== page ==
To test this idea, the duo devised several ways to subconsciously put people in what they considered a more analytical mindset. In one experiment with 57 undergraduate students, some volunteers viewed artwork depicting a reflective thinking pose (such as Rodin’s The Thinker) while others viewed art depicting less intellectual pursuits (such as throwing a discus) before answering questionnaires about their faith. In another experiment with 93 undergraduates and a larger sample of 148 American adults recruited online, some subjects solved word puzzles that incorporated words such as “analyze,” “reason,” and “ponder,” while others completed similar puzzles with only words unrelated to thinking, such as “high” and “plane.” In all of these experiments, people who got the thinking-related cues reported weaker religious beliefs on the questionnaires taken afterward than did the control group.

In a final experiment, Gervais and Norenzayan asked 182 volunteers to answer a religious questionnaire as usual, while others answered the same questionnaire printed in a hard-to-read font, which previous studies have found promotes analytic thinking. And indeed, those who had to work harder to comprehend the questionnaire rated their religious beliefs lower.

Because people were randomly assigned to the analytical-thinking and control groups, and because the results were consistent across all their experiments, Gervais says it’s very unlikely the findings could result from one group being more religious to begin with. Moreover, in two of these experiments, the researchers administered religious belief questionnaires to the participants a few weeks beforehand and found no difference between the groups.

The effects of the analytical-thinking manipulations were modest. “We’re not turning people into atheists,” says Gervais. Rather, when the questionnaire responses of all subjects in an experiment are taken together, they indicate a small shift away from religious belief.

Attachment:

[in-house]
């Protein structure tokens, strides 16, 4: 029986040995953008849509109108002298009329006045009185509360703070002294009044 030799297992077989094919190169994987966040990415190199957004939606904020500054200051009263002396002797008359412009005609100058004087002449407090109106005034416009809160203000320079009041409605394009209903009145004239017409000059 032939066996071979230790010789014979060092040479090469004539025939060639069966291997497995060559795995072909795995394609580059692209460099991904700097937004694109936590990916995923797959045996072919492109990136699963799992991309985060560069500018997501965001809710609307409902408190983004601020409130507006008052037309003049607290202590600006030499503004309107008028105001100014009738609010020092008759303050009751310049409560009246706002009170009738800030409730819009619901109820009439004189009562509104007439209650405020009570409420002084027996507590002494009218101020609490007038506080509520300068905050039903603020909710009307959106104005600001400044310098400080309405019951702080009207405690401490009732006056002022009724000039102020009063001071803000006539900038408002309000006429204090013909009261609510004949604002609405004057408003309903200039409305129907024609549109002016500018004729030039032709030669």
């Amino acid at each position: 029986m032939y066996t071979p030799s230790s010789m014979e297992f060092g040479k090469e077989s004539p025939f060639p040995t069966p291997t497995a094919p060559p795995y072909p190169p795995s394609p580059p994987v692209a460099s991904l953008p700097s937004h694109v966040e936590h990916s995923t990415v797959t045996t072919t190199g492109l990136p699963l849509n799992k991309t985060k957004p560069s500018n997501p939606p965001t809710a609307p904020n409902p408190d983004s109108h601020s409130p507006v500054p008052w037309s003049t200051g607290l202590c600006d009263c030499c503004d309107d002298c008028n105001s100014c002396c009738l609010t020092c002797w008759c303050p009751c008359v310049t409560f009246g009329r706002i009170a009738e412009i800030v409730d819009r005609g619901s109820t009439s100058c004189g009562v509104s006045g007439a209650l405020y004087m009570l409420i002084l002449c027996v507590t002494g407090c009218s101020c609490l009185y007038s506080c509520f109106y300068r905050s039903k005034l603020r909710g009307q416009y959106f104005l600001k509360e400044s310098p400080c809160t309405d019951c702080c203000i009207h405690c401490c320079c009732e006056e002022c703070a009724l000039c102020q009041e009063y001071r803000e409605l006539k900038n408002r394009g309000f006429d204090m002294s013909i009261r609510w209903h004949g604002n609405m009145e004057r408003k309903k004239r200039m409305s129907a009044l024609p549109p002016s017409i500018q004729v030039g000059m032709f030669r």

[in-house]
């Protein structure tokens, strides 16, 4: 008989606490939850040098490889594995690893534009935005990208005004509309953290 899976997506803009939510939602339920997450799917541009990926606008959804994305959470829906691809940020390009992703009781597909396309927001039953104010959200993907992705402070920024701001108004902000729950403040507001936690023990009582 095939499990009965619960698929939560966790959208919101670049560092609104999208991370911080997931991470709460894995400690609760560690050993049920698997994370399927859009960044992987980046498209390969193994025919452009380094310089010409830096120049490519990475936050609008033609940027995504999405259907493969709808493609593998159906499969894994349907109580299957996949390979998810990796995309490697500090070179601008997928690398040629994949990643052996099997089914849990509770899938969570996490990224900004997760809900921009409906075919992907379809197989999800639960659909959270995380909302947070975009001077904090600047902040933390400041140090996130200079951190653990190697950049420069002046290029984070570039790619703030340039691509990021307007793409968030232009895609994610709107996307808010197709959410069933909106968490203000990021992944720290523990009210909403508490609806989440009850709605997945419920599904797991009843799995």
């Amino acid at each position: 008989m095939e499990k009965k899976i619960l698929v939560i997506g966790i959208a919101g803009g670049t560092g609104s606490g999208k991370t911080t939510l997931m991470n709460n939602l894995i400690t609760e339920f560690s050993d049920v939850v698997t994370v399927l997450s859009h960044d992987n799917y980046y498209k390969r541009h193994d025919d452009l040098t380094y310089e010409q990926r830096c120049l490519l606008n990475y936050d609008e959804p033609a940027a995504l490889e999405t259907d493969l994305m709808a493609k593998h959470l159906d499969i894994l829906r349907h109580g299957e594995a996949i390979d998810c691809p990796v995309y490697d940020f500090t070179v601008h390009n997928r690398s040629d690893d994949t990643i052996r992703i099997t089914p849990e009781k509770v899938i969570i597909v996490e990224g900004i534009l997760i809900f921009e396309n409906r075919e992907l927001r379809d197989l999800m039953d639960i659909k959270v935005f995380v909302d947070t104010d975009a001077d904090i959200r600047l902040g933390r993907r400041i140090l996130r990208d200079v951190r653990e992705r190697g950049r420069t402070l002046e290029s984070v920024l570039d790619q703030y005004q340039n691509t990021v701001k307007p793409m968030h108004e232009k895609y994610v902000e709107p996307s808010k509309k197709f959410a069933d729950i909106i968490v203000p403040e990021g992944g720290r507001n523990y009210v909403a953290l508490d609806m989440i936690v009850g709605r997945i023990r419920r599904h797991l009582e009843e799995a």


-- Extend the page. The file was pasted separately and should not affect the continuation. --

“It’s very difficult to distinguish between what a person believes and what they say they believe,” says Daniel Kahneman, a psychologist and Nobel laureate at Princeton University who has done pioneering work on the contributions of intuitive and analytical thinking to human decision making. “All they have shown, and all that can be shown, is that when you’re thinking more critically you reject statements that otherwise you would endorse,” Kahneman says. “It tells you that there are some religious beliefs people hold that if they were thinking more critically, they themselves would not endorse.”

To Gervais and Norenzayan, the findings suggest that intuitive thinking, likely along with other cognitive and cultural factors, is a key ingredient in religious belief. Greene agrees: “Through some combination of culture and biology, our minds are intuitively receptive to religion.” He says, “If you’re going to be unreligious, it’s likely going to be due to reflecting on it and finding some things that are hard to believe.”

“In some ways this confirms what many people, both religious and nonreligious, have said about religious belief for a long time, that it’s more of a feeling than a thought,” says Nicholas Epley, a psychologist at the University of Chicago. But he predicts the findings won’t change anyone’s mind about whether God exists or whether religious belief is rational. “If you think that reasoning analytically is the way to go about understanding the world accurately, you might see this as evidence that being religious doesn’t make much sense,” he says. “If you’re a religious person, I think you take this evidence as showing that God has given you a system for belief that just reveals itself to you as common sense.”

Poepol of the Week Award goes to noChimp